Jason Chapman

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The Green Revolution

In the beginning of Peasant Magic it was easy to overlook the powerful combo and control decks available to PEZ players. Because of this, decks fought for a win in the trenches and it is not surprising that Green decks dealt out their fair share of beats. My friend Danny helped to show us how to built the best in beatdown and I would like to dedicate this article to his memory, he will truly be missed. The article will, of course, examine the two traditional beatdown builds but Green has a brand new and exciting combo style deck that simply can't be ignored.

Low Land Stompy

Stompy is, and always has been, simple. Use a few elves to generate mana to cast lots of super efficient ground beaters and backup the troops with really amazing pump spells. It is a simple and efficient way to build a deck and it works.

  • 4 Llanowar Elves
  • 2 Elvish Lyrist
  • 3 Scavenger Folk
  • 4 Basking Rootwalla
  • 4 Wall of Roots
  • 4 River Boa
  • 4 Wild Mongrel
  • 3 Blastoderm
  • 4 Rancor
  • 4 Giant Growth
  • 3 Invigorate
  • 4 Land Grant
  • 13 Forest

The River Boa, Wild Mongrel, and Blastoderm are 3 of the best common creatures ever printed and provide the main beatdown component. Basking Rootwalla is also a strong creature that combos well with the Mongrel but is also solid against the Black decks in the field. The other standout card in this deck is actually Wall of Roots. While it is decent at slowing other fast decks the ability to provide mana every turn is invaluable in casting Giant Growth and Regenerating the Boa. The Elvish Lyrist and Scavenger Folk may look weak but I am the type of Magic player who likes to include answers in the main deck. More aggressive players may opt for Taunting Elf, Treetop Scout, Scryb Sprites, Mtenda Lion, or Pouncing Jaguar while more cautious players could look to Fyndhorn Elves or Quirion Rangers to smooth the mana curve. Traditional choices would include the Ghazban Ogre, Wild Dogs, or Rogue Elephant but these choices can put you in a world of hurt with so much Burn in this format. Especially against Burn, additional creatures with Regeneration are helpful but none of the three common Trolls seem efficient enough for the deck. Jolrael's Centaur is, however, good enough to be considered.

Other aspects of the deck open for consideration include the pump selection and the amount of land, which can be lowered to 10 if extra mana elves are included. I am an absolute disciple of Invigorate, possibly the best creature pump spell ever, but few other players seem as devoted. Predator's Strike and Briar Shield are great aggressive replacements and Seedling Charm isn't bad for more conservative players.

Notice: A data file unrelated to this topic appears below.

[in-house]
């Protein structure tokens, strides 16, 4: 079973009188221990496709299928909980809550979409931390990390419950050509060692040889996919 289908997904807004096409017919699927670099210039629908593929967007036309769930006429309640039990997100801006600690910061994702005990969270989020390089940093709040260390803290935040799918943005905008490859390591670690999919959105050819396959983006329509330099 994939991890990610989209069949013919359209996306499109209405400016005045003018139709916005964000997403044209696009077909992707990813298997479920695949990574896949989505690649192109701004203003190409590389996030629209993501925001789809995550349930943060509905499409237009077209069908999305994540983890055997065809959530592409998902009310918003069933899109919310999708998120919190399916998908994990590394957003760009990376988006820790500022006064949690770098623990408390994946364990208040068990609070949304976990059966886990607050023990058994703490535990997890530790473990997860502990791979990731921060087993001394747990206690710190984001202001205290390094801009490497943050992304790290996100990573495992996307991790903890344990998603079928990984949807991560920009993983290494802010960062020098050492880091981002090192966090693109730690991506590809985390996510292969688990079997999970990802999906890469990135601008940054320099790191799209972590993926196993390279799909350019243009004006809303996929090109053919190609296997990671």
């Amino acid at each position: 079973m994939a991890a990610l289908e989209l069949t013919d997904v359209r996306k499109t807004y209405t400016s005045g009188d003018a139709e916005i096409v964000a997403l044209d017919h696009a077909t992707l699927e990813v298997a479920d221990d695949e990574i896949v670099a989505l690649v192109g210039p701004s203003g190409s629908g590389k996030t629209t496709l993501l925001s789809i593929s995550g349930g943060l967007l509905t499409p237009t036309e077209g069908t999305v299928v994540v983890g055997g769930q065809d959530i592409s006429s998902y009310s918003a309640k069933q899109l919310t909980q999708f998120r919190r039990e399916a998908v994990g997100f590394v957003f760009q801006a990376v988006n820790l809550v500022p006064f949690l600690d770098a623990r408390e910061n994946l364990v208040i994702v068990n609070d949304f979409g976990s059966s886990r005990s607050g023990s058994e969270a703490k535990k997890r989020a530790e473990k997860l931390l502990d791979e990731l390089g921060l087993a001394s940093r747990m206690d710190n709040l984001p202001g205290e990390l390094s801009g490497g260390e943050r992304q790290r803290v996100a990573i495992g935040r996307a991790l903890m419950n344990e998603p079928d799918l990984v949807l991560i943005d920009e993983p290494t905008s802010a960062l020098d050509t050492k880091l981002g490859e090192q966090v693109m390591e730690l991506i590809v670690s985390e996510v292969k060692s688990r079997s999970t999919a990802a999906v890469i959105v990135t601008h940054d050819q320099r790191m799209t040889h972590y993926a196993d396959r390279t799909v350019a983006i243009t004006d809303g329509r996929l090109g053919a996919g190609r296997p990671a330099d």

Lastly, you may note that there are no Uncommon slots used. Quite simply, Stompy is a strong deck without these slots and there are very few really significant cards to include. While there are a number of choices that could be main deck, Albino Troll or Treetop Village for example, I would almost save these slots for the Sideboard. Gaea's Blessing, Choke, and Tsunami would all prove dangerous to the powerful Blue combo deck FrozenTides. Similarly Compost, Lifeforce, and Whirling Dervish are all nasty surprises for the Black mage. Normally I wouldn't advocate using Uncommon slots simply for sideboard hate but Green can afford to spare the slots although Hurricane is a powerful finisher for the deck.

The matchups are decent across the board but lack of removal hampers the deck against other creature based builds. The deck also tends to have a race against Burn and aggressive decks with evasion, both of which have a similar clock but pack removal to slow you down. Like other Green decks, the Flagbearers prove impossible to deal with and they will load your hand with dead spells.

Accelerated Green

This is Danny's brainchild and a deck that I ridiculed initially. It is extremely strong, however, and the fast fat puts amazing pressure on a number of decks; particularly Black builds that need Crypt Rats or Pestilence to stabilize.